His company, Vision Hospitality Group, owns 37 hotels in six states and it had seen record business in January and February, according to Patel. Things were going so well, he was planning to open two more hotels this year, and seven next year.
But then, in early March, Patel met with executives from Marriott, the brand many of his hotels operate under, to discuss business. China came up. The hotel business there had plummeted amid the coronavirus outbreak.
“We were saying ‘that is awful,’ and ‘thank God that that’s not the situation — or what we expect — in this country,'” Patel recalled. “And then Friday the 13th came.”
Cancellation reports from Patel’s hotels started escalating and turned dire. For March, April and May, the projected occupancy sank below 10%.
“We were in denial. We were in shock. It was almost surreal,” he said.
Patel has since had to furlough 1,100 of his 1,500 employees. “That’s really broken my heart. Every day I get up and I think about ‘how can I bring my people back?’.”
A nightmare for hotels
There have been mass furloughs and layoffs across the industry. Many executives have given up their salaries or taken pay cuts. Some hotels have closed temporarily. Others, like Patel’s, are staying open with a skeleton staff.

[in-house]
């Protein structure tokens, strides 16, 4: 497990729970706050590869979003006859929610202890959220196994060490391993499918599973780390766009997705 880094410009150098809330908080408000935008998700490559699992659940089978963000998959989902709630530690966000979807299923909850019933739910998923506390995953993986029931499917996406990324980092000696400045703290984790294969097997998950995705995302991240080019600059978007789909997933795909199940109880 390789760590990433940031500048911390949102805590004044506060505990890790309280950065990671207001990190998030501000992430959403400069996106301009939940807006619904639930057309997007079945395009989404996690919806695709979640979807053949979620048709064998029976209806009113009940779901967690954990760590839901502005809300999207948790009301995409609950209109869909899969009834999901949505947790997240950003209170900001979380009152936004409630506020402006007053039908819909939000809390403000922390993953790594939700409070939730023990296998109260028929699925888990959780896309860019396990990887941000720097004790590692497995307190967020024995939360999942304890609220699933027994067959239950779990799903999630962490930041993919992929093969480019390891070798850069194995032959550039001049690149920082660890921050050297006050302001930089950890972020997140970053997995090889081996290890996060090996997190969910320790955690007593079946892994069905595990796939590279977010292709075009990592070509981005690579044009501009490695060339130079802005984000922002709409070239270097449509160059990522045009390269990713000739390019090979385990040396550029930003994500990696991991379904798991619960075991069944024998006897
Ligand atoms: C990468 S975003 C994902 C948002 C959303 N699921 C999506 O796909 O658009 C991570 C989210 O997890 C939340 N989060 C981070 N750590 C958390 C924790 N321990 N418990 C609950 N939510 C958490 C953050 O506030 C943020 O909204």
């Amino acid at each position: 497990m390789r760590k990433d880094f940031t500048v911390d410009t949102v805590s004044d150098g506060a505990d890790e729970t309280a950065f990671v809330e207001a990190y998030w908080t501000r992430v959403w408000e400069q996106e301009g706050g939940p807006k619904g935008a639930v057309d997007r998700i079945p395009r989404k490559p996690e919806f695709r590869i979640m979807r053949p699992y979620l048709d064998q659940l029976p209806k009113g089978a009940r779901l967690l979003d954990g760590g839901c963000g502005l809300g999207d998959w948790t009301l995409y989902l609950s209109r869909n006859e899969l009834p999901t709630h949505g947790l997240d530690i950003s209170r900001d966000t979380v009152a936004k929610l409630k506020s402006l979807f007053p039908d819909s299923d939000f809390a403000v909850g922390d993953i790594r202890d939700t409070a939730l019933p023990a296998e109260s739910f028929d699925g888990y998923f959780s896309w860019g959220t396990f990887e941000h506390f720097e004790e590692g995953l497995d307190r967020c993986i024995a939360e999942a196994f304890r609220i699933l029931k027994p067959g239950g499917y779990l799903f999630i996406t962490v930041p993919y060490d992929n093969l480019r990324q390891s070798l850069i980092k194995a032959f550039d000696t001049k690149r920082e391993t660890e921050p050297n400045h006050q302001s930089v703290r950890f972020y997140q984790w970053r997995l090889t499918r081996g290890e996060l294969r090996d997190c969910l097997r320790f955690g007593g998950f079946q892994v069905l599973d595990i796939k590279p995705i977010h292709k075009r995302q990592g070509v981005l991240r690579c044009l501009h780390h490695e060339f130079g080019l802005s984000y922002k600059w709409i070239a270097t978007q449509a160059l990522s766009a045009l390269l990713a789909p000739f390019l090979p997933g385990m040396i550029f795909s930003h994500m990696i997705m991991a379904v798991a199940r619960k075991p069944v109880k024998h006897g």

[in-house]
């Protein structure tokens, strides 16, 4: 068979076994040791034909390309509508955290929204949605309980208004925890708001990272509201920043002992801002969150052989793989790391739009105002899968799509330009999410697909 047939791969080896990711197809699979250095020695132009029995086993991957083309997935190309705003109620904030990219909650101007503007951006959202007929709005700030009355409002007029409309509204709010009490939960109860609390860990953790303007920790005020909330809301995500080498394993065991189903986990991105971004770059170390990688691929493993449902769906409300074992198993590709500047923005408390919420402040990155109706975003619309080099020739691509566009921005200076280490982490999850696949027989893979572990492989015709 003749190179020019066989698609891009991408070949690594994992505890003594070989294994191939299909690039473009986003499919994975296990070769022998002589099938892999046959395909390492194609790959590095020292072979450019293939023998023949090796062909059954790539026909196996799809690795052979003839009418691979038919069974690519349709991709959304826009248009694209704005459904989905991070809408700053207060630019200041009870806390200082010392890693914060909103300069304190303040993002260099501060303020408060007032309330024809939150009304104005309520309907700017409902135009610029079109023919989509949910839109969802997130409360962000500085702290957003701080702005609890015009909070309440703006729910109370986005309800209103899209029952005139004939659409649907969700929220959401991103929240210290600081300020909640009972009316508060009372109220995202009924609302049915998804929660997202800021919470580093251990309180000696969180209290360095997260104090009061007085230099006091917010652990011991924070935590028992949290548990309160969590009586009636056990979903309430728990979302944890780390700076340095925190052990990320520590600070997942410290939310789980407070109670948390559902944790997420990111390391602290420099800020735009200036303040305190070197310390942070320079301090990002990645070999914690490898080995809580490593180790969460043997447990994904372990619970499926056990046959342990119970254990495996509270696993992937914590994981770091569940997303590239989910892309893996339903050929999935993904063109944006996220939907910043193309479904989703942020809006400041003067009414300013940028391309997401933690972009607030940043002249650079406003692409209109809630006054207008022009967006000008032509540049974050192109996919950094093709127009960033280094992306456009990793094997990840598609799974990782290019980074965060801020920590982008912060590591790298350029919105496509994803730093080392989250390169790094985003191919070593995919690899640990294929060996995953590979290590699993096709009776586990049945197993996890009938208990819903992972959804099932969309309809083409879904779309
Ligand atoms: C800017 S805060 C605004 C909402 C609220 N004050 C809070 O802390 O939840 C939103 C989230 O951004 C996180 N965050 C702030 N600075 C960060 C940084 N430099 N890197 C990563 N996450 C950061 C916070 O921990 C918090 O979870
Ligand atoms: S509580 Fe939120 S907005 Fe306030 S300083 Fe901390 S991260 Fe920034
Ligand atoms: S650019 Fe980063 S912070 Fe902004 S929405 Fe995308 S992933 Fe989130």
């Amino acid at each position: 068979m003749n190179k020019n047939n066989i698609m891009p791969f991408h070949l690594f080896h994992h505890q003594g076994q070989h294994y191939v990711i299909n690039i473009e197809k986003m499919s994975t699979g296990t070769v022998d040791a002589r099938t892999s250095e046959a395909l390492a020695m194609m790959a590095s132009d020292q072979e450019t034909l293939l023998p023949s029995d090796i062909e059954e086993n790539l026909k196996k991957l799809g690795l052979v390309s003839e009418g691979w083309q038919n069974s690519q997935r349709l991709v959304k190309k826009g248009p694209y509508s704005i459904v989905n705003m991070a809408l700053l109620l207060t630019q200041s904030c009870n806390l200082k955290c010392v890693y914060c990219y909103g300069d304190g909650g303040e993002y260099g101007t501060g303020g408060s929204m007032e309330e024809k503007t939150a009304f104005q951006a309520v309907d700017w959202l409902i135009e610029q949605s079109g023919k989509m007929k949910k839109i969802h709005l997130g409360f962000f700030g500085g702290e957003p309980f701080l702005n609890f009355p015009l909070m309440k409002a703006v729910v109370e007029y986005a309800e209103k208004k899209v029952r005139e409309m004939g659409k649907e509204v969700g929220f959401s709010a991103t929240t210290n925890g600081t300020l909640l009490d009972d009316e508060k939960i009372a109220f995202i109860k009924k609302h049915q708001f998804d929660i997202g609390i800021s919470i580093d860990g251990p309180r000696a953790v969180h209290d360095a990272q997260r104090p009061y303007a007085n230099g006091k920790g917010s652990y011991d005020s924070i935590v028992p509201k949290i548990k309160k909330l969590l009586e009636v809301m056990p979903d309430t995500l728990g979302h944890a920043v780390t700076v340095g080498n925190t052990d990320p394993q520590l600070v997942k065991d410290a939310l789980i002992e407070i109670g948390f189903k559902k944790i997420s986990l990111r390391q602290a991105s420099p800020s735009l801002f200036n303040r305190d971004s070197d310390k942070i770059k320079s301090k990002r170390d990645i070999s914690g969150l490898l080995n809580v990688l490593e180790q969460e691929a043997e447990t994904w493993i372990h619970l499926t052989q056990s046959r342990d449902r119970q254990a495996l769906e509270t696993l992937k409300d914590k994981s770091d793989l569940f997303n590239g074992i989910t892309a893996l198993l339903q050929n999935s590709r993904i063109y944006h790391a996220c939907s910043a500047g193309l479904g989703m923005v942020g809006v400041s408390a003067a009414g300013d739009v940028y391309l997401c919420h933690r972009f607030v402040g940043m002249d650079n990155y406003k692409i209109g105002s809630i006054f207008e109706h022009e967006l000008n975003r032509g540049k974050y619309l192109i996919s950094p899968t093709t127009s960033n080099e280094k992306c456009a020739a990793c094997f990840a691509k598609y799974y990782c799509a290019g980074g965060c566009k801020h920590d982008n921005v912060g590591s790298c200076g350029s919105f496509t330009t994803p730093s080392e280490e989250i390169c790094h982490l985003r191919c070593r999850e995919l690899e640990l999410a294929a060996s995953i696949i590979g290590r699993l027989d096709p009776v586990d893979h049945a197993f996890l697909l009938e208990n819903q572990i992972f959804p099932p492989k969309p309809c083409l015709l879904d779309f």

“It’s a short-term preservation package that can carry the industry for a couple of months,” Rogers said. “But if you get to June and people aren’t traveling again, then the problem we have today will be much worse.”
The CARES Act limits loans to 250% of average monthly payroll, which will be enough only to meet payroll and debt obligations for four to eight weeks, according to Rogers. His group believes hotels need more financial support, and he said lobbying is ongoing for an additional stimulus package to help hotels with their debts.
Exactly how much is needed is unclear, and depends on how quickly revenue returns. Rogers also said a stimulus will be needed once the virus passes, to encourage people to get out and travel again.
In the meantime, he’s encouraging hotels to talk to their mortgage lenders and adjust their payment schedules. Rogers said that banks have been good so far about offering flexibility on payments. Patel, for example, said that most banks are offering 90-day deferrals, and some 180 days.
Patel expects that many hotels won’t survive.
“When this has been lifted, please go out and travel and eat and let’s be Americans again,” Patel said. “But only when it’s safe.”